Updated:ORLANDO, Fla.,None —
The parents of slain Florida A&M University drum major Robert Champion announced during a news conference on Tuesday that they believe their son was hazed worse than others because he was a "stickler" to the rules and was opposed to hazing.
Robert Champion's mother wiped away tears as she talked about her son, who died from a brutal beating hours after the Florida Classic at the Citrus Bowl in November.
- News Conference: Victim's parents speak out on son's death
Champion's parents, Robert and Pam Champion, and their lawyer, Christopher Chestnut, wanted to put to rest the alleged rumors that Champion was hazed worse than others because of his sexuality.
"You just do what you got to do, because you are doing it for your son," said Pam Champion.
The news conference was held at the Rosen Plaza Hotel, which investigators said was the same place Champion's fellow Marching 100 band members hazed him to death.
His parents came to Orlando to announce a new lawsuit and to deny the suggestion that Champion was beaten because he was gay.
After the news conference, Chestnut said he has learned the hazing ritual known as "Crossing Bus C" not only included beatings, but the pledges weren't allowed to talk, eat snacks or get water on the bus, even when traveling on long trips.
"This is not a hate crime, this is a hazing crime, and that's what we are here to say today. We want to make the record very clear that FAMU has a 50-year history, a culture in this band of hazing," said Chestnut.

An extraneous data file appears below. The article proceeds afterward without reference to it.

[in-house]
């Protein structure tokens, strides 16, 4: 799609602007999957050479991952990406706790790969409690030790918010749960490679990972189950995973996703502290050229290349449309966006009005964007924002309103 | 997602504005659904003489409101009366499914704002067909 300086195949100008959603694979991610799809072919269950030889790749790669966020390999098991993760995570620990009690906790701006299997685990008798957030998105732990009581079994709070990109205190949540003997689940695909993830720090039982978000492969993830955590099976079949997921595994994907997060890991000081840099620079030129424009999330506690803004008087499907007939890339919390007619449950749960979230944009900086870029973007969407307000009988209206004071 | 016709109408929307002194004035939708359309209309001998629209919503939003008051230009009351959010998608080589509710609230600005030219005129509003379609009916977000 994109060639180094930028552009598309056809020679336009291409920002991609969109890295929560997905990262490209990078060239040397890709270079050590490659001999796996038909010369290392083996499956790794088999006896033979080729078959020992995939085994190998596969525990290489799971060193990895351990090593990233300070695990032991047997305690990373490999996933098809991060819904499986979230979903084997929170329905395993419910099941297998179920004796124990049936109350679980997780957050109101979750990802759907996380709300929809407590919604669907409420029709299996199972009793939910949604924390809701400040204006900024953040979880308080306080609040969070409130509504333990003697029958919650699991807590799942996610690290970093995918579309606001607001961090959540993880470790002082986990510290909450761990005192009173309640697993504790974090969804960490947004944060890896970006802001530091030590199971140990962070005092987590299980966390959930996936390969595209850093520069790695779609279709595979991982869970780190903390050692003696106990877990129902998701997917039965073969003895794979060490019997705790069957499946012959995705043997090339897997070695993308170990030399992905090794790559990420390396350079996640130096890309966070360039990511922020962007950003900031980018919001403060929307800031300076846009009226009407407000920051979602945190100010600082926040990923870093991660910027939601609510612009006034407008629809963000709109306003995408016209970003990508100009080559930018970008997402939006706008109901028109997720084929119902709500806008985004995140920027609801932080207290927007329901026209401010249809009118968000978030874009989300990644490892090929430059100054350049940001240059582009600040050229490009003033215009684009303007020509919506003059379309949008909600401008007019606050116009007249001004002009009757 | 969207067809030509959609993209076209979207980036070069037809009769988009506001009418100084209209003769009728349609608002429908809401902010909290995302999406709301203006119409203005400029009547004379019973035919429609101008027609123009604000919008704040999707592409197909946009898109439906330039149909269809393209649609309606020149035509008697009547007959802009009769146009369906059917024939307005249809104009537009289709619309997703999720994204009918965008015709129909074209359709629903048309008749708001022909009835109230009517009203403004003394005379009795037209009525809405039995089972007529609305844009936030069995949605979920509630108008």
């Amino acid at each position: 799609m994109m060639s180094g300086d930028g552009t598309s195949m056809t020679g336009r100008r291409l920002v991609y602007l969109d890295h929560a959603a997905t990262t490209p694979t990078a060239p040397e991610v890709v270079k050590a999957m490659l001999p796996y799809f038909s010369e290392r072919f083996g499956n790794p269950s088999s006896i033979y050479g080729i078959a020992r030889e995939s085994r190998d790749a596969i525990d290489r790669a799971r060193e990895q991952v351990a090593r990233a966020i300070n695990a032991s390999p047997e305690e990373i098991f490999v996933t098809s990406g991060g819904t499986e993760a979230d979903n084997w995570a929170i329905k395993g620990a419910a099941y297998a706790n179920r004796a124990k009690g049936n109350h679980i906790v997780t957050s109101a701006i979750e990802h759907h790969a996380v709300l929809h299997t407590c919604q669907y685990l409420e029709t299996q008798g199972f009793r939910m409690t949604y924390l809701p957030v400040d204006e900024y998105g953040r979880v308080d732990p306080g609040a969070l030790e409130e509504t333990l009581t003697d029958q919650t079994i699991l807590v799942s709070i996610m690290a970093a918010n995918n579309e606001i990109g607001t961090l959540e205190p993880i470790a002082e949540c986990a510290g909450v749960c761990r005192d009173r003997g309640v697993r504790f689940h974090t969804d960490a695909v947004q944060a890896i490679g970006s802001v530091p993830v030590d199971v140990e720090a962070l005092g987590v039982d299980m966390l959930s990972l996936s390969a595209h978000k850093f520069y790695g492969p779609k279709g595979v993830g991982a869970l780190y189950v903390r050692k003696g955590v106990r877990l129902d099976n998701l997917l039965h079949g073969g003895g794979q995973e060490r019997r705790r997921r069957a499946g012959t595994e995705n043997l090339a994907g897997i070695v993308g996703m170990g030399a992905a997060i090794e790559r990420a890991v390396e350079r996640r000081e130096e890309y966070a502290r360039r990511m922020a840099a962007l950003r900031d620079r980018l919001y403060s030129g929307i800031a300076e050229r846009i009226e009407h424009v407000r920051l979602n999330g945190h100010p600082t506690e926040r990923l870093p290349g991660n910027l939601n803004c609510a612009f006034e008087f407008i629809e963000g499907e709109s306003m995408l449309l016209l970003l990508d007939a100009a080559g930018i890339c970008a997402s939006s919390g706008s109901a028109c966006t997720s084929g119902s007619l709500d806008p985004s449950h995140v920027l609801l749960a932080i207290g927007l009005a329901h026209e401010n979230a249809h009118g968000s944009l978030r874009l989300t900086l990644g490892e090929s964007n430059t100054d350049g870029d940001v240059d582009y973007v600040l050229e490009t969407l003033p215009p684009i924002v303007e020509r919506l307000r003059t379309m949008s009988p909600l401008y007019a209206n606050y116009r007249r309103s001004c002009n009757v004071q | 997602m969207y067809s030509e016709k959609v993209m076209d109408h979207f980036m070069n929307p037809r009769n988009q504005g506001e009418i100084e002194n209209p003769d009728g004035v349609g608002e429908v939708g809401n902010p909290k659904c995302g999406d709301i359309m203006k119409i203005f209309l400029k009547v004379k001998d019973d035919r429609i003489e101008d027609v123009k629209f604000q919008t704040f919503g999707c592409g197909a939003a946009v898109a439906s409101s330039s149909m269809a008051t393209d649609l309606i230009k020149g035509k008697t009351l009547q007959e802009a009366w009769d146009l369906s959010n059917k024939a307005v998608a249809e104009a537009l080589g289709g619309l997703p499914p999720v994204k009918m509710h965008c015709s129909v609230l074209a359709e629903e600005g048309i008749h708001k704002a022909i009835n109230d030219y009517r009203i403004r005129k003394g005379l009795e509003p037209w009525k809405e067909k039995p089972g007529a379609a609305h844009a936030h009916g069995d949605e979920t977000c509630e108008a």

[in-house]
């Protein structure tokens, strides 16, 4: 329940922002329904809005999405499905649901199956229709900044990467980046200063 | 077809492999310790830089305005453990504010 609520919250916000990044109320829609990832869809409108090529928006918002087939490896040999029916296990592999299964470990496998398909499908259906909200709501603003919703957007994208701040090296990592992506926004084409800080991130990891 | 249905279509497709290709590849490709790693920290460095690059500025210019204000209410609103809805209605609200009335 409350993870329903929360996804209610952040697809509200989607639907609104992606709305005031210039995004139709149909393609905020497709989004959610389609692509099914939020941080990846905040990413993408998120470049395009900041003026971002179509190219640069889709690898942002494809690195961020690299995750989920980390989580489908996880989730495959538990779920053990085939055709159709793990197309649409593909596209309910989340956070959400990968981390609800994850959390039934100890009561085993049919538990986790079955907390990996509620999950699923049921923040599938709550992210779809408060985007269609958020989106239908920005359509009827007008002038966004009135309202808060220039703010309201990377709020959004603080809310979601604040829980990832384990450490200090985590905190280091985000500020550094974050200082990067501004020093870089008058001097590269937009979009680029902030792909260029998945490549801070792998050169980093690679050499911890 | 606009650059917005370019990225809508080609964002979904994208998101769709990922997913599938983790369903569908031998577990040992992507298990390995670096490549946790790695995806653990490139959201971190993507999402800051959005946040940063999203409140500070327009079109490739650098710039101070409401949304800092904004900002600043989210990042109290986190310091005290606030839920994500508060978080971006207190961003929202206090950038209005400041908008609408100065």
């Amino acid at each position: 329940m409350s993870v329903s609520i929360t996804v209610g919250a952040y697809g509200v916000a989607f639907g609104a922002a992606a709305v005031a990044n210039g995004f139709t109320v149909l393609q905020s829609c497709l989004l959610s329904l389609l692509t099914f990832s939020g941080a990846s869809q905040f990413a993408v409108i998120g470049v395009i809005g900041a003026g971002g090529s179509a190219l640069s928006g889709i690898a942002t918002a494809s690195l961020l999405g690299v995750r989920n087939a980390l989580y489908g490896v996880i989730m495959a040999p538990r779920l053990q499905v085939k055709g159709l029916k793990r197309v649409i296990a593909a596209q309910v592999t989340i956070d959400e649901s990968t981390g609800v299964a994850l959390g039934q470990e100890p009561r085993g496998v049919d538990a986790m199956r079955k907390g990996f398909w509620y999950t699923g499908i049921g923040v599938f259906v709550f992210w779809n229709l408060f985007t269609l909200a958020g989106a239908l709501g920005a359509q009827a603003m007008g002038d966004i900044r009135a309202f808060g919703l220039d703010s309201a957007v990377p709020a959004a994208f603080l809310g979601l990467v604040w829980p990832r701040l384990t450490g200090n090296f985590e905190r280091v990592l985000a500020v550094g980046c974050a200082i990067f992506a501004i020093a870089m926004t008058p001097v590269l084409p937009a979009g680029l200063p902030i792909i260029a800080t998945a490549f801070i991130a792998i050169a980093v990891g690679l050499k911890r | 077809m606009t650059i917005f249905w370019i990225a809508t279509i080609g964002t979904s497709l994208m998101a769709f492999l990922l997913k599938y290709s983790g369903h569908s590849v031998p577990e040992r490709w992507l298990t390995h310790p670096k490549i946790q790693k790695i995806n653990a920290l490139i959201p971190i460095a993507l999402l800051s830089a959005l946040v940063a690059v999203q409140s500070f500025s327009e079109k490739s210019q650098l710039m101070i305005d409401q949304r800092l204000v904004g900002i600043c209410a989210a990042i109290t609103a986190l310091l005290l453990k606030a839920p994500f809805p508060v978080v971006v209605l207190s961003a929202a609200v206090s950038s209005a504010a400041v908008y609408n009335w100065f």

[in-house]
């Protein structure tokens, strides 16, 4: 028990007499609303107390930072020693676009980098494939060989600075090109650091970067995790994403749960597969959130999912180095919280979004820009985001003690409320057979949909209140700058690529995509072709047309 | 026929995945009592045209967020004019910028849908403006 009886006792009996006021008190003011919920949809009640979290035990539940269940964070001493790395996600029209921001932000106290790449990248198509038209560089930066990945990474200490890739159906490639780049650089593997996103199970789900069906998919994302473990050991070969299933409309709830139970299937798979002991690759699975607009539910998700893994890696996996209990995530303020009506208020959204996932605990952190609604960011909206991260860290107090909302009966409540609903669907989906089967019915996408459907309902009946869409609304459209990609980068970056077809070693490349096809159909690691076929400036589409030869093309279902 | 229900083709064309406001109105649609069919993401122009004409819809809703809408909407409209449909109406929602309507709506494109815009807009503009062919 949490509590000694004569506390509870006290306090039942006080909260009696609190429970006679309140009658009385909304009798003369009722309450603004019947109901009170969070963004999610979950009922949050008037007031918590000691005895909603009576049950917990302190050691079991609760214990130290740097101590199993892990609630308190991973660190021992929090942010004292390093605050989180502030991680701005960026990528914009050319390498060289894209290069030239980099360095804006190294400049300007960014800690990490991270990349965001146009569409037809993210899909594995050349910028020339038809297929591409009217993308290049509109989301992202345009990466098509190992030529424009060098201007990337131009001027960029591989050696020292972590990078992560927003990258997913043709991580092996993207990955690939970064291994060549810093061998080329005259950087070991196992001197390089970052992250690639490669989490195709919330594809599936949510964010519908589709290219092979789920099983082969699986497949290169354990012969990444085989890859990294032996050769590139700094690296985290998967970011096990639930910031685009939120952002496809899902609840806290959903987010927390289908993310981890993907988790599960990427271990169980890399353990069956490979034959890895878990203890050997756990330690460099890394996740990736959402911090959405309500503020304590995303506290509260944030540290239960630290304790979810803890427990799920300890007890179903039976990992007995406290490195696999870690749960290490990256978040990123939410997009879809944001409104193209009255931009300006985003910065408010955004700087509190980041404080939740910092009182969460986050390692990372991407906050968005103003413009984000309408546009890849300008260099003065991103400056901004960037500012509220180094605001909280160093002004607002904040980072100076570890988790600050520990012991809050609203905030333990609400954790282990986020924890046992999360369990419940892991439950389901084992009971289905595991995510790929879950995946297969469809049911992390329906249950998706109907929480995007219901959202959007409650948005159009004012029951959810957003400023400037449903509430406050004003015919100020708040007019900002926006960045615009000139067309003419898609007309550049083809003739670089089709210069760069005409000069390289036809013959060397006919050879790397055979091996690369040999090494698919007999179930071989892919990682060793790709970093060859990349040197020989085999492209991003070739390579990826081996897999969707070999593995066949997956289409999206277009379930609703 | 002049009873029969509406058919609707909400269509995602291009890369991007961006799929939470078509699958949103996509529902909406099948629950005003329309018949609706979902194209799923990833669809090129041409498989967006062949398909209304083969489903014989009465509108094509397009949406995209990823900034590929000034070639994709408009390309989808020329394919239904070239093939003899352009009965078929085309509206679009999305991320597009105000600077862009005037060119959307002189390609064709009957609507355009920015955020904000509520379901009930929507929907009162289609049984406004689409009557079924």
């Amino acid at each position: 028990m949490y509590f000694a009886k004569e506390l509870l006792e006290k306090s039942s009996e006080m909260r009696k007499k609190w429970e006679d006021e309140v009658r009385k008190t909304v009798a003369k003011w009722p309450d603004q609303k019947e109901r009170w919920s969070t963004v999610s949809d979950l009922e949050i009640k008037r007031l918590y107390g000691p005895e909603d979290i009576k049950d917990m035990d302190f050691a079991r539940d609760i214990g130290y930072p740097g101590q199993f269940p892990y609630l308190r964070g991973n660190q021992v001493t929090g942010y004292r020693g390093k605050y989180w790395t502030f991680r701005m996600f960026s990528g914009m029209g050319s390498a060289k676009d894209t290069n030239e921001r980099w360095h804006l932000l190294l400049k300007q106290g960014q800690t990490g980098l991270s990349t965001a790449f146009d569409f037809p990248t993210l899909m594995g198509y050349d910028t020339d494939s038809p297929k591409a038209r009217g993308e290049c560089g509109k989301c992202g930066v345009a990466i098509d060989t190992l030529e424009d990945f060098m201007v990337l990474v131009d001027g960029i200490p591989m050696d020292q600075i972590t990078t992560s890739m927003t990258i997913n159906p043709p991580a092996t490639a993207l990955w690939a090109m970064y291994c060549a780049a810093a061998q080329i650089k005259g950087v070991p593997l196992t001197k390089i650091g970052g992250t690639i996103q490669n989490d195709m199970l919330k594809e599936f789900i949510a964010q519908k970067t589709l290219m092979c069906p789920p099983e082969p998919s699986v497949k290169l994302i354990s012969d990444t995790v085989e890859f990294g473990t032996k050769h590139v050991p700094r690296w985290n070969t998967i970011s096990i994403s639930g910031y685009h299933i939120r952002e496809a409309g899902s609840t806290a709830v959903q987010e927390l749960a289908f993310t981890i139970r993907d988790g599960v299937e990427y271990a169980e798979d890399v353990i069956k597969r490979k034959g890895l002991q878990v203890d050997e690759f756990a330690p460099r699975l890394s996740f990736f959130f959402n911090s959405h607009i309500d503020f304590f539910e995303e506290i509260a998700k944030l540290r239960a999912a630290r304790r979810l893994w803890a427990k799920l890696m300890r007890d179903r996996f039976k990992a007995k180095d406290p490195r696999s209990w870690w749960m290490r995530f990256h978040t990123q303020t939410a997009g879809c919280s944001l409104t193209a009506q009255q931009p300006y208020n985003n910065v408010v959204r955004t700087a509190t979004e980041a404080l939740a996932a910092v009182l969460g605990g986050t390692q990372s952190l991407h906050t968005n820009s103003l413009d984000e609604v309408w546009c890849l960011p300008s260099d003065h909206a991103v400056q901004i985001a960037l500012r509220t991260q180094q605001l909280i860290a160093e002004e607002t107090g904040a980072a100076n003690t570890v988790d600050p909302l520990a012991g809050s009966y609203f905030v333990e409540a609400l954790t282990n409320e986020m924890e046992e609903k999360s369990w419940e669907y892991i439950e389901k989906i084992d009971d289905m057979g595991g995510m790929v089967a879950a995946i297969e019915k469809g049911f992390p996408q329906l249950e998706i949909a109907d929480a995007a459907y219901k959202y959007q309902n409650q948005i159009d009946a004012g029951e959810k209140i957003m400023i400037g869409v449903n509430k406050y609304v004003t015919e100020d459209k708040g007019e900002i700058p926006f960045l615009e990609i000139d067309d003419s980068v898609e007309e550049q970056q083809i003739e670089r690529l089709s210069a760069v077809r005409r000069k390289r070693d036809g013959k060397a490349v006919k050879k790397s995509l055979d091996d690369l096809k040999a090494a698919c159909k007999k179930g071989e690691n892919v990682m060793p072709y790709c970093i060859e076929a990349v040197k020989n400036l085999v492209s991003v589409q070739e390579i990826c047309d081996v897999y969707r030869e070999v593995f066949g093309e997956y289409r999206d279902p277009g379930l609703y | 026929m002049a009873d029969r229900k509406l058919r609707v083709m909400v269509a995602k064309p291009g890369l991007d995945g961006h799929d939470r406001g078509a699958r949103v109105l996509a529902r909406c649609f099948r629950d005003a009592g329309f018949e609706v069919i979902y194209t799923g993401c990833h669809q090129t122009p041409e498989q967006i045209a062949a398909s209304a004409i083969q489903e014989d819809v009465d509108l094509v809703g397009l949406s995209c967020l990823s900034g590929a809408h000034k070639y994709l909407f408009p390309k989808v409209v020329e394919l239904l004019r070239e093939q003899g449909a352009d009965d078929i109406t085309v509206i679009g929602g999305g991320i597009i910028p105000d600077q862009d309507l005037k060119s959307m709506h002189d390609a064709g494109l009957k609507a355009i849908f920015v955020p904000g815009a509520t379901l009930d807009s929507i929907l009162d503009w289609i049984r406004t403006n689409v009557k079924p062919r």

Champion was beaten so badly, that the medical examiner said his body went into shock and he bled to death. An autopsy revealed extensive bruises to his chest, arms, shoulder, and back. The medical examiner ruled Champion's death a homicide.
"The hardest time for me is in the evening, at night because usually he would call at that time," said Pam Champion.
Chestnut said he interviewed several eyewitnesses, who have given names and described in detail how Champion may have taken blows from up to 30 people in the hazing ritual.
Witnesses also said that Robert Champion was gay, which was something his parents didn't know.
Chestnut confirmed that Champion led an alternative lifestyle, but said the hazing was not a hate crime. Chestnut said the beating was a case of hazing, due to Champion's opposition to the act.
"Robert Champion was hazed more severely because he was a stickler for the rules, because he was anti-hazing," said Chestnut.
The Champions already plan to sue FAMU, and now, they're suing the charter bus that their son was on when he died.
The president of the Fabulous Coach bus company said he was disappointed, and insisted his bus driver didn't know Champion was being hazed.
He said the driver responsible for Champion's bus left it running and unattended to talk to other drivers.
"We want to know what bus employee was assigned to this bus. How did the students get on," Chestnut said.
The Champions said they've received no information from the sheriff's office about their son's homicide investigation, and they are frustrated about that.
Champion's parents also told WFTV they have just completed the first phase in setting up the Robert Champion Foundation.
The foundation would educate students in middle and high school about hazing.
It would also provide scholarships to college students.
- FAMU trustees to create anti-hazing committee
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- Death of FAMU drum major ruled a homicide
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